Punjab allows businesses to open 24/7.

LAHORE: The Punjab government on Wednesday allowed industries and construction-led businesses to operate round the clock and for seven days a week.


Previously, some of the construction-led businesses were not allowed to work due to the measures taken to contain the spread of Covid-19. Mostly, these were retail outlets, which sold construction material.

The decision to allow them to work 24 hours a day has paved the way for the entire chain of the construction sector to become functional.

The announcement has been made due to a sudden drop in Covid-19 cases in the province. On Sunday, the Punjab government had already announced the end to the months-long lockdown.

A notification said that all businesses had to follow proper SOPs (standard operating procedures), defined by the authorities. “Businesses that failed to follow the SOPs will be closed immediately,” the notification said.

Large-scale industries, especially export-oriented textile mills, were already exempted from the time restriction. According to the All Pakistan Textile Mills Association Punjab chairman, their units have been fully functional for three months and this notification is not for them.

However, other retail and wholesale markets of the province will continue to follow the previously announced working hours until the government decides new timings for them.

Meanwhile, other businesses like marriage halls, restaurants (for dine-in), etc have still not been allowed to reopen. A summary has been moved by the provincial government to the National Disaster Management Authority (NDMA) to allow them to open their businesses as well.

Association of Builders and Developers North Zone Chairman Akbar Sheikh, while hailing the decision taken by the provincial government, said: “this is a good decision, which is supported by the latest Covid-19 figures”.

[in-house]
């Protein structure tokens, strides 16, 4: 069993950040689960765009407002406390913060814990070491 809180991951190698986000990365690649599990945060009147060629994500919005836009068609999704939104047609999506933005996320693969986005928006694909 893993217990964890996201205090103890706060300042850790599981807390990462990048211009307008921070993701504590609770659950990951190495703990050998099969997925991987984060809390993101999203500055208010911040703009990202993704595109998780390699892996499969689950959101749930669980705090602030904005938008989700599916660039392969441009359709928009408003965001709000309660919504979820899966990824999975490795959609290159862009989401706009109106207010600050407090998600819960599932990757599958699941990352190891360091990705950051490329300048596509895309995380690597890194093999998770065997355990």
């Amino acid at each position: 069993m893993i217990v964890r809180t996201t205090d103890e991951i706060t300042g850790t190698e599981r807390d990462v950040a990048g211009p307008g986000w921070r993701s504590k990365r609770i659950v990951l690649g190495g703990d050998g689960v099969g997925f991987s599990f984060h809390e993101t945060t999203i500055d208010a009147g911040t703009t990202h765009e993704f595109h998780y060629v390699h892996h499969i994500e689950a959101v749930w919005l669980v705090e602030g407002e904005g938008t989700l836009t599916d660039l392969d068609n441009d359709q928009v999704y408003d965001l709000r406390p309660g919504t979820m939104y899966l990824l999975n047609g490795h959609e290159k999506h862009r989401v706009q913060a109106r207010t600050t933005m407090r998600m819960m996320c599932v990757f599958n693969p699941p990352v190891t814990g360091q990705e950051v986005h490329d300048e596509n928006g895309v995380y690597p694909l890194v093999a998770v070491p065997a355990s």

“Eid festivities are over and there is no reason to restrict construction-led activities when Covid-19 figures are encouraging,” he said, adding “construction sites were already operational along with related industries but retail outlets, which sell these materials, were closed, thereby creating problems for the construction-led businesses.”

Speaking about cement sales in July, which soared by a healthy 38%, Sheikh stated, “These numbers are encouraging, we didn’t expect such a rapid increase in domestic cement offtake; we hope that other construction-led industries will follow the pattern.”

The Punjab government in April this year had released a report, stating that the provincial economy may lose around 4% of its GDP per month due to the lockdown.

It was also observed that if the lockdown continued for three months, the cumulative provincial GDP loss would stand around 10-12% or approximately $18-$20 billion in the worst-case scenario with a loss of five to eight million jobs and the economy would not be expected to recover quickly because businesses would struggle to re-open.